Six cutting-edge abstracts will be presented during Sunday afternoon’s AASLD Plenary Session, which will be moderated by AASLD President Anna S. Lok, MD, FAASLD, and AASLD Secretary Kimberly A. Brown, MD, FAASLD.
“We work very hard to select topics that are either currently controversial or at the edge of clinical science,” said Dr. Brown, chief of the division of gastroenterology and hepatology at Henry Ford Health System, Detroit, MI. “We try to select presentations that are going to move the field forward or have added information to the knowledge base.”
The first abstract to be presented examined the impact of Share 35 on waitlist outcomes in candidates with Model for End-Stage Liver Disease (MELD) scores greater than 40.
The next abstract analyzed the risk of hepatocellular cancer in U.S. patients treated with direct-acting antiviral agents. New oral agents allow clinicians to treat very advanced liver disease patients, including many who have cancer. In the past, the side-effect profile of the drugs prevented that.
“There was early concern that in patients who were treated with these agents, their risk of developing cancer actually went up,” Dr. Brown said. “There have been data sets presented on both sides of the argument. I think most of us are coming down on the side with larger databases that there is not a significant risk, and that’s what this abstract addresses.”
The next abstract looks at primary sclerosing cholangitis (PSC) with and without associated IBD using data from the Pediatric PSC Consortium. “This is a large consortium that allows us to get more longitudinal data on disease states,” Dr. Brown said. “This study looks specifically at the association of inflammatory bowel disease in PSC in children and overall outcomes.”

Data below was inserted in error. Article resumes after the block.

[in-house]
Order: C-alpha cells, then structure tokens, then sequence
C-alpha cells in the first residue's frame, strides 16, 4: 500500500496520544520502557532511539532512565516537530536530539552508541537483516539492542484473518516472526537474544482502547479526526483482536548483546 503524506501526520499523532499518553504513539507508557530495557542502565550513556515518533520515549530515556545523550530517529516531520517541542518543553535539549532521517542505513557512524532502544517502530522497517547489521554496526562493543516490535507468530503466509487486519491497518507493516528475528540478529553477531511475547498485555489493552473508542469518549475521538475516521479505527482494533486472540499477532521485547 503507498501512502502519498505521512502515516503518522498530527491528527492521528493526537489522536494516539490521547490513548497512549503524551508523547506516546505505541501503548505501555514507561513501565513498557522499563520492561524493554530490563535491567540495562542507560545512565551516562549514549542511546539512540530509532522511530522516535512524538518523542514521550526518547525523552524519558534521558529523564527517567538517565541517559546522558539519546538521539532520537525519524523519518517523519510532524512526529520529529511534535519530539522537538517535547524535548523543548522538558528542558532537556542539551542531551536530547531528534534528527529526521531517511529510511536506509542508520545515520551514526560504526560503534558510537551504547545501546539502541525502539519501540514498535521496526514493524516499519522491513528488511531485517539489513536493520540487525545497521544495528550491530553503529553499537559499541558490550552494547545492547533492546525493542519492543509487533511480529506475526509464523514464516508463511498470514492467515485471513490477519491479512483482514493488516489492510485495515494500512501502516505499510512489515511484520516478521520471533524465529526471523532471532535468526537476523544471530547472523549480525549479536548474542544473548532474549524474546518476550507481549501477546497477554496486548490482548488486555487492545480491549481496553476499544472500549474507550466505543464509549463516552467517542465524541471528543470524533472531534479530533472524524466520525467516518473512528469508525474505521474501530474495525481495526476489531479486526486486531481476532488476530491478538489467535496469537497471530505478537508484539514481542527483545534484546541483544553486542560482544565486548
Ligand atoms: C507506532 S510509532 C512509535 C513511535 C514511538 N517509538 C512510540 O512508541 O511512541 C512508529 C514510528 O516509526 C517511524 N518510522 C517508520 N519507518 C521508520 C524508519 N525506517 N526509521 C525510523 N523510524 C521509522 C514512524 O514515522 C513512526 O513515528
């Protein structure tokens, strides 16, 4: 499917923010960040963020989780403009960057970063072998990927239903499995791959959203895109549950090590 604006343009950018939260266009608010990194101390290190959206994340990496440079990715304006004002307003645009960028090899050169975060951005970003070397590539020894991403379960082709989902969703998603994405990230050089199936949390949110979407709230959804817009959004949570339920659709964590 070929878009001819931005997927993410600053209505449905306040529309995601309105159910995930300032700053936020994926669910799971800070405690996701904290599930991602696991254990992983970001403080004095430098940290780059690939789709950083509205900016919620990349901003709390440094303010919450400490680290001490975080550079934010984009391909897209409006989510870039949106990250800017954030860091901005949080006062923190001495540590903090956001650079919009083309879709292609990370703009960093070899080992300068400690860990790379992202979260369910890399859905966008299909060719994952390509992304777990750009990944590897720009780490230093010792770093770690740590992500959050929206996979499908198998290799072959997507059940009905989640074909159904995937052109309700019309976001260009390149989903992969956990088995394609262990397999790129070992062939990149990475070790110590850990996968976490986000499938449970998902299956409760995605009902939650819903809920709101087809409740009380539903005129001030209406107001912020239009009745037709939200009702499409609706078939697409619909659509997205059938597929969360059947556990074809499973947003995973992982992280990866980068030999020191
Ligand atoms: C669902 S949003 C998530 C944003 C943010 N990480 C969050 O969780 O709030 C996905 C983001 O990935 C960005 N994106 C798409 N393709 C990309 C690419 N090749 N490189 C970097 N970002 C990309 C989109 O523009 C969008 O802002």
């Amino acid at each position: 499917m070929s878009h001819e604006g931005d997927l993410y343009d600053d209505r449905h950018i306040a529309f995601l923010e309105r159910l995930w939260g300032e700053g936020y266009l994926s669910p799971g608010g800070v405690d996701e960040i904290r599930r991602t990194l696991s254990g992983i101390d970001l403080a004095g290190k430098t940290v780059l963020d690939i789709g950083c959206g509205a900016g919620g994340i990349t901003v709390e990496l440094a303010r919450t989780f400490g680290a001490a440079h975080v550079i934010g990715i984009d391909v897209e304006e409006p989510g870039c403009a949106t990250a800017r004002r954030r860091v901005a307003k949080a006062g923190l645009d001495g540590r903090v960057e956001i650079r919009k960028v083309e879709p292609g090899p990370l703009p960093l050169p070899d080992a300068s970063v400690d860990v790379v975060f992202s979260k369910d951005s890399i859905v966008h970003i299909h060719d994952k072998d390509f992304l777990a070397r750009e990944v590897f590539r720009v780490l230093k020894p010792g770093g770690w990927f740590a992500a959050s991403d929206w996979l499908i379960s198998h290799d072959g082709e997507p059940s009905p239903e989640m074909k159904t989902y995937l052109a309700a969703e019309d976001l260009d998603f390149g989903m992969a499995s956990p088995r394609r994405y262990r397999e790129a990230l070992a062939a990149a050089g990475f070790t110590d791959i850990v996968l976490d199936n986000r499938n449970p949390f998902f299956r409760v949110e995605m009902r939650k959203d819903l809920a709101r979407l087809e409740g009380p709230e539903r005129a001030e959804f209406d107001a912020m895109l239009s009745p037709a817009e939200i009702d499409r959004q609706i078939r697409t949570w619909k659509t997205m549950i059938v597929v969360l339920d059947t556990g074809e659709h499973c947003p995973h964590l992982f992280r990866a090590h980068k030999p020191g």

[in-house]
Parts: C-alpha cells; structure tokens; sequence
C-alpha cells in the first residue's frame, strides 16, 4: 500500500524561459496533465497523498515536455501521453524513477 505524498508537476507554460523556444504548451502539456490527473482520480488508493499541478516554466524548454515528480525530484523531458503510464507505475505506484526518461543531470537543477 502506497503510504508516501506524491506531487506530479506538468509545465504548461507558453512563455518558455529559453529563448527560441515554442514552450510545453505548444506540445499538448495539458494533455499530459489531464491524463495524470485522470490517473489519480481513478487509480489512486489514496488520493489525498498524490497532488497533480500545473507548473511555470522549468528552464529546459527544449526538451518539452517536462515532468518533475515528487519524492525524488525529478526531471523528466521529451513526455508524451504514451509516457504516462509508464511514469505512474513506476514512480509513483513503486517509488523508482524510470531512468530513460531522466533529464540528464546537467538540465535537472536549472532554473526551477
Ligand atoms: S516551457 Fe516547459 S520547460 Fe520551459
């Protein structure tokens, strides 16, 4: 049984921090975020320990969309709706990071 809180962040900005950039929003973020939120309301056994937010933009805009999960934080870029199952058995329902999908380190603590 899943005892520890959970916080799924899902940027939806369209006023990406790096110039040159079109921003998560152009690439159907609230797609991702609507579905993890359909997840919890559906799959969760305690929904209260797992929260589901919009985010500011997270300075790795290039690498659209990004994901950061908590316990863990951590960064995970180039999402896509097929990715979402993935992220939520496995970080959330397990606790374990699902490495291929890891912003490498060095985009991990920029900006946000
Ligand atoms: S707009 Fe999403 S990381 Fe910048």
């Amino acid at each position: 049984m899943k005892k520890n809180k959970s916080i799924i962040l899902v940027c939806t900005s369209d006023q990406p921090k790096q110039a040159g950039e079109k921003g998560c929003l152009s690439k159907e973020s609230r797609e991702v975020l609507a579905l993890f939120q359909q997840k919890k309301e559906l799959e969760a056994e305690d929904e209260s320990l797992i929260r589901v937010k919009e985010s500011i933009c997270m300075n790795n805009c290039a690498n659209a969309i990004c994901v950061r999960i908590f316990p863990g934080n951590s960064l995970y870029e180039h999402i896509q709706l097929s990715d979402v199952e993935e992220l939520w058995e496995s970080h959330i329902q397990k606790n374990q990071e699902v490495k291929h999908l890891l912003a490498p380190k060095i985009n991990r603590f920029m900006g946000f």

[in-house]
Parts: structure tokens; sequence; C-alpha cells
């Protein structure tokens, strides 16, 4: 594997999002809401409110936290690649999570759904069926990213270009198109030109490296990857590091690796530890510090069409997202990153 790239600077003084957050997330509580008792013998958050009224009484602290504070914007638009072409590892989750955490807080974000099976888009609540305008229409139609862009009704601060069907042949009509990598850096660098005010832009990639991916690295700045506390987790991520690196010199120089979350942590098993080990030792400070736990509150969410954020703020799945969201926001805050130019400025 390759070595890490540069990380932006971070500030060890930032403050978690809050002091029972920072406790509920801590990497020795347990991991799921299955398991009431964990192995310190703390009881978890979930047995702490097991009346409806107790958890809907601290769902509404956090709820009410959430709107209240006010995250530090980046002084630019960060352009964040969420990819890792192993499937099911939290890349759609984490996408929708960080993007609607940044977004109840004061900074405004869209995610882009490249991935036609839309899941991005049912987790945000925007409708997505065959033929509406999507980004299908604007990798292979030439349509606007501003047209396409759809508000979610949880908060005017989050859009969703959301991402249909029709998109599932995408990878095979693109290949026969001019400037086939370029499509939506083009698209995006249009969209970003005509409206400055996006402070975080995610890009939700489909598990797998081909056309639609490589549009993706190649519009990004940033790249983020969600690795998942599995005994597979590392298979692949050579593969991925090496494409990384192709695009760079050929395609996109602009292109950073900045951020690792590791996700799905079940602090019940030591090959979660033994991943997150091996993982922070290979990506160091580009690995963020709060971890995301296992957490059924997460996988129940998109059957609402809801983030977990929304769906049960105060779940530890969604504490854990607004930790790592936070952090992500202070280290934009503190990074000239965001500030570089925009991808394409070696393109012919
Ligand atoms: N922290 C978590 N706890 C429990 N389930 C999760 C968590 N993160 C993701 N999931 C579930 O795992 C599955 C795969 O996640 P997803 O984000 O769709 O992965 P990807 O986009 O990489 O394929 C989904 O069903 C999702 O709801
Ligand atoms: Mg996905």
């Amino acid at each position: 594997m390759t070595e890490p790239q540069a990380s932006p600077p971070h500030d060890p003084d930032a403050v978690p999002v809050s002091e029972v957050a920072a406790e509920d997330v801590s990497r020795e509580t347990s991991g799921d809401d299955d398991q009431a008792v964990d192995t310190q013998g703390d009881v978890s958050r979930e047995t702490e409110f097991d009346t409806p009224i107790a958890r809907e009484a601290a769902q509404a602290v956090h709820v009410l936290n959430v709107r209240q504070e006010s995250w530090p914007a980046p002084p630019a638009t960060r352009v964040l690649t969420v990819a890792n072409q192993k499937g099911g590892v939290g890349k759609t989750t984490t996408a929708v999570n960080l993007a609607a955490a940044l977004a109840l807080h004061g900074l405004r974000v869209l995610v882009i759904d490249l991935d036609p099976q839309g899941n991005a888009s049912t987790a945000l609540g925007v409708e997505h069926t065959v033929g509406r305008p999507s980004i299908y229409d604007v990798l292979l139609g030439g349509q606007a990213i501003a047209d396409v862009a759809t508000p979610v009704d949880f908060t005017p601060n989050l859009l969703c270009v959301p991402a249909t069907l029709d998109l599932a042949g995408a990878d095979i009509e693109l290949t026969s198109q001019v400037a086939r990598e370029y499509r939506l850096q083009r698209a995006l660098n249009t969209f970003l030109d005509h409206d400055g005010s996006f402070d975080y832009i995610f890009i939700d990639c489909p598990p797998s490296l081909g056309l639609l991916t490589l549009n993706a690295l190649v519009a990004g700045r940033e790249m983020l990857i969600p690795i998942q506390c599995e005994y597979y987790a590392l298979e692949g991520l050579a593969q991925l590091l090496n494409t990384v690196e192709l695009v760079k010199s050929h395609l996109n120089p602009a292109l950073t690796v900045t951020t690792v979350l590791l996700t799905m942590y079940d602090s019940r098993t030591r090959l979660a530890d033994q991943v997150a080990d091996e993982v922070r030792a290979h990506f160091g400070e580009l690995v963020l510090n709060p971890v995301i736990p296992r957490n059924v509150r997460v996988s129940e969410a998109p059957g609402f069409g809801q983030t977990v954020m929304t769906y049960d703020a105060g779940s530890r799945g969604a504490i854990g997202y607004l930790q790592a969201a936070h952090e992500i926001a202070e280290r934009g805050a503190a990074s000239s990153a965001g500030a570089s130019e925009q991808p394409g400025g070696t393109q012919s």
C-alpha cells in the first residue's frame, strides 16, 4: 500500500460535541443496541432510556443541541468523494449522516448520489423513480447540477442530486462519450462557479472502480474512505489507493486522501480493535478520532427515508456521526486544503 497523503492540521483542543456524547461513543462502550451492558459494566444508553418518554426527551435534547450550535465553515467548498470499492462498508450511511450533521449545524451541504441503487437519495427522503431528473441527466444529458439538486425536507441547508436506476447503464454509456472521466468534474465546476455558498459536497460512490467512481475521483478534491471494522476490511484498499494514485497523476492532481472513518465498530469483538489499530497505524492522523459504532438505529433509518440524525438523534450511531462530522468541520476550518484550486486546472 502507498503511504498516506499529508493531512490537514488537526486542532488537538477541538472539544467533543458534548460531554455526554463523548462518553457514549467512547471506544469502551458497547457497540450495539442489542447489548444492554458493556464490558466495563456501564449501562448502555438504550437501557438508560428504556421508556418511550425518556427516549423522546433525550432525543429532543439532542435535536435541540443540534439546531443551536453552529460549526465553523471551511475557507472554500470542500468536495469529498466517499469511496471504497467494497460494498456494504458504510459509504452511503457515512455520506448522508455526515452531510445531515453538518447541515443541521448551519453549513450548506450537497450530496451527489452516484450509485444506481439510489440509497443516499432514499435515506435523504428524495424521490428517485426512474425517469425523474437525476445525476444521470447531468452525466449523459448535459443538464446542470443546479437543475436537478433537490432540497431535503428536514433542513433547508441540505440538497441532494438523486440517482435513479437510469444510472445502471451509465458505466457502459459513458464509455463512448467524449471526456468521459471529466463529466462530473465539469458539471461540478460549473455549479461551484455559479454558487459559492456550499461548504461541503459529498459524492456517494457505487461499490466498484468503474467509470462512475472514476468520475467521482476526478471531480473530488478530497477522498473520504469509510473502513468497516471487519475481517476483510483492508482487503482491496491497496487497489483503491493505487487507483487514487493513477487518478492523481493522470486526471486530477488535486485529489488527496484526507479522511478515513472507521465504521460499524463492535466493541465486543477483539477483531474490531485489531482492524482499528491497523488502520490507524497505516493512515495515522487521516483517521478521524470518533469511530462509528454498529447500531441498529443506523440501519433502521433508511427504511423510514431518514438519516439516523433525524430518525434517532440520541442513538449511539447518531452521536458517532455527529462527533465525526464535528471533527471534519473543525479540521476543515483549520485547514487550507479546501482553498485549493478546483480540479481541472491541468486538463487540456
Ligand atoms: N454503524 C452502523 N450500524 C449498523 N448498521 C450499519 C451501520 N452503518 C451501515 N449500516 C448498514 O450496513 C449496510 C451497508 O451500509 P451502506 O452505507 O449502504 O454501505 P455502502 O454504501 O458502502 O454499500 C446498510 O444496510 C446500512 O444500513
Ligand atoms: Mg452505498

Another abstract looks at data on acute-on-chronic liver failure from the North American Consortium for the Study of End-Stage Liver Disease. Morbidity and mortality are very high in this patient population.
“This study presents a model that predicts overall mortality in this population, which may help us clinically decide whether these are patients who should move toward transplantation or determine how they would be best managed,” Dr. Brown said.
Another study used the Icelandic genealogical database to define multigenerational risks of developing primary biliary cholangitis (PBC), specifically looking at familiar risk in relatives of patients with PBC.
The final presentation comes from phase 2 of the Magellan-1 clinical study of the use of glecaprevir and pibrentasvir for 12 or 16 weeks in patients with chronic hepatitis C with genotype 1 to 4 and prior direct-acting antiviral (DAA) treatment failure.
“There is a small but growing group of individuals who have been exposed to direct-acting viral drugs and who are now resistant. This study looks at salvage for those patients,” said Dr. Brown, who noted that the study’s results will impact clinical practice sooner rather than later.
Please refer to the DDW Mobile App or the Program section in Sunday’s DDW Daily News for additional details on this and other DDW® events.